Version tested: Xbox 360
Dragon Age II certainly had its flaws and missteps but what made it resonate - for me, at least - was the way it dialled the RPG bombast back to a more personal level. It was very much the saga of one person, and it was structured in such a way that when terrible events befell the city of Kirkwall, it felt organically connected to the character you were playing and the choices you'd made. Divisive though the game as a whole became, it was this narrative focus that provided its greatest strengths. Sadly, little of that strength is evident in this second DLC salvo, which snuggles comfortably into a more traditional role-playing framework.
The plot is triggered by a mysterious gryphon statue that appears in Hawke's ancestral home. Interacting with it leads into another flashback interrogation with Varric, in which he coyly dodges the question of why he didn't mention this adventure before. "I didn't think you'd be interested," he smirks. Given BioWare's see-saw reputation when it comes to DLC, it's a risky statement to put up front. As it goes, by the end, we are interested - but only just.
So we're whisked back to catch up with Hawke and your preferred party as they investigate why a Dwarf Carta is trying to kill him. It soon transpires that it has something to do with your blood and the actions of your father, who was involved in something with the Grey Wardens in a remote fortress prison.
Inevitably, it's into this prison that you venture and as you work your way into its depths and out the other side, the family intrigue is just enough to provide the slim story with enough backbone to hold itself up, while never becoming particularly gripping or memorable.
It is, at least, fully voiced and generous with cut-scenes and dialogue options. Few of them lead to different outcomes, but when so many DLC offerings for Dragon Age: Origins were virtually mute, narrative-free corridors of mindless combat, it's worth putting a tick in the 'pro' column for Legacy.
The actual shape of the gameplay is hardly imaginative, though. It's a linear crawl, with sporadic dead-end diversions that mostly serve to deliver objects and plot points for the three optional side quests. There are mini-boss encounters and some new Darkspawn variants, although these are more like remixed versions of familiar foes than anything dazzlingly fresh.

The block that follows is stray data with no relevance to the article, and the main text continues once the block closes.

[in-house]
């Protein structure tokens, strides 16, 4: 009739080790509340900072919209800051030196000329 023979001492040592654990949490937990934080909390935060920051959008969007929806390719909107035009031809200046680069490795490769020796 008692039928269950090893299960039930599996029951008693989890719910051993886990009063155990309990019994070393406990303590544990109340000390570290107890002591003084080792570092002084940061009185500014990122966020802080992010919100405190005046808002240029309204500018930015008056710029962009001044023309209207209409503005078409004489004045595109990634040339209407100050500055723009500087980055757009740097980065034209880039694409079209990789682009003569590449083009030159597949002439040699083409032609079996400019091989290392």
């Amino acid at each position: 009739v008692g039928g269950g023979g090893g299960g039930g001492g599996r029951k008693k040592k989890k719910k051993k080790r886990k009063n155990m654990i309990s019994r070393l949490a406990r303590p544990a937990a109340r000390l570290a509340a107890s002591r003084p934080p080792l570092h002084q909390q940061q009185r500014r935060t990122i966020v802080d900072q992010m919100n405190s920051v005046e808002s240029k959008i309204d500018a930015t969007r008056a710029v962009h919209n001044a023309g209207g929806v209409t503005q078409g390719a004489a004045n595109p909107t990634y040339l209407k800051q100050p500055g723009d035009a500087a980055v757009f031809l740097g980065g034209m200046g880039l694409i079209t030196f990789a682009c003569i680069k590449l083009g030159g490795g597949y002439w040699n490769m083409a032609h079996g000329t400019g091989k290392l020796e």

The highlight for the adolescent-minded will probably be an encounter with an armoured bronto called Wanka. This is almost as good as discovering that Han Solo once had a robot companion called Bollux.
The most interesting and useful aspect of Legacy is Hawke's Key, a powerful weapon that takes on a form relevant to whichever class you're playing as. As a warrior, for me it was an enormous, Final Fantasy VII-sized broadsword. Along the way through the prison, there are magical seals, set in place by your father. Only the Key can open them and, after defeating the obligatory hulking demon guardian each time, you get to pick a new status effect to add to the weapon.
You could add flame effects, mana drain and enhanced critical damage, or make an icy weapon that slows enemies down and increases your chance of critical hits. There aren't many permutations, but it's enough to allow you to customise this weapon in a way that fits best with your play style. Add in a decent armour set and some more status-boosting trinkets and, loot-wise, it's a worthwhile mini-adventure. Certainly this is the main reason to pick up the Legacy add-on, with the narrative and combat mostly there to create the illusion that you didn't just spend 800 Microsoft Points on bonus items.
That's a little unfair, as Legacy's story isn't bad, it just lacks emotional or thematic investment. We don't really learn much about Hawke's father, and nor does he (or she) seem to care that much about the whole legacy aspect either.
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What Legacy does offer is a boss battle against Corypheus, an ancient foe with the potential to be something very interesting, but the restrictions of DLC and the implications for the wider game world in fully exploring his potential mean that your encounter with him is just a preamble to a big fight. A fight that is, quite frankly, one of the most annoying boss encounters in the Dragon Age series, and one that your AI companions are ill-equipped to cope with. It's not quite as infuriating as the Harvester from the Golems of Amgarrak add-on for Origins, but it shares a lot of the same weaknesses: silly arcade attack phases, crude low-level enemy spamming and the sinking realisation that the best way to win is to tackle it solo and just run around, healing and chipping away at an elongated health bar.
Legacy is virtually a template for not-bad-but-must-try-harder DLC. It has a story that is adequate but ultimately redundant. It has lots of combat, but few encounters that really test your skills or party management. It has plot twists, but anyone who has ever played an RPG before (particularly a BioWare one) will see them coming the moment certain characters are introduced. And the loot is good, but not enough to justify the whole enterprise.
That's a lot of buts, and when you sift through them you get a passable addition to the game, but one that doesn't do anything to make itself essential. Better than a lot of BioWare DLC packs, but nowhere near as satisfying as their best work.
5 / 10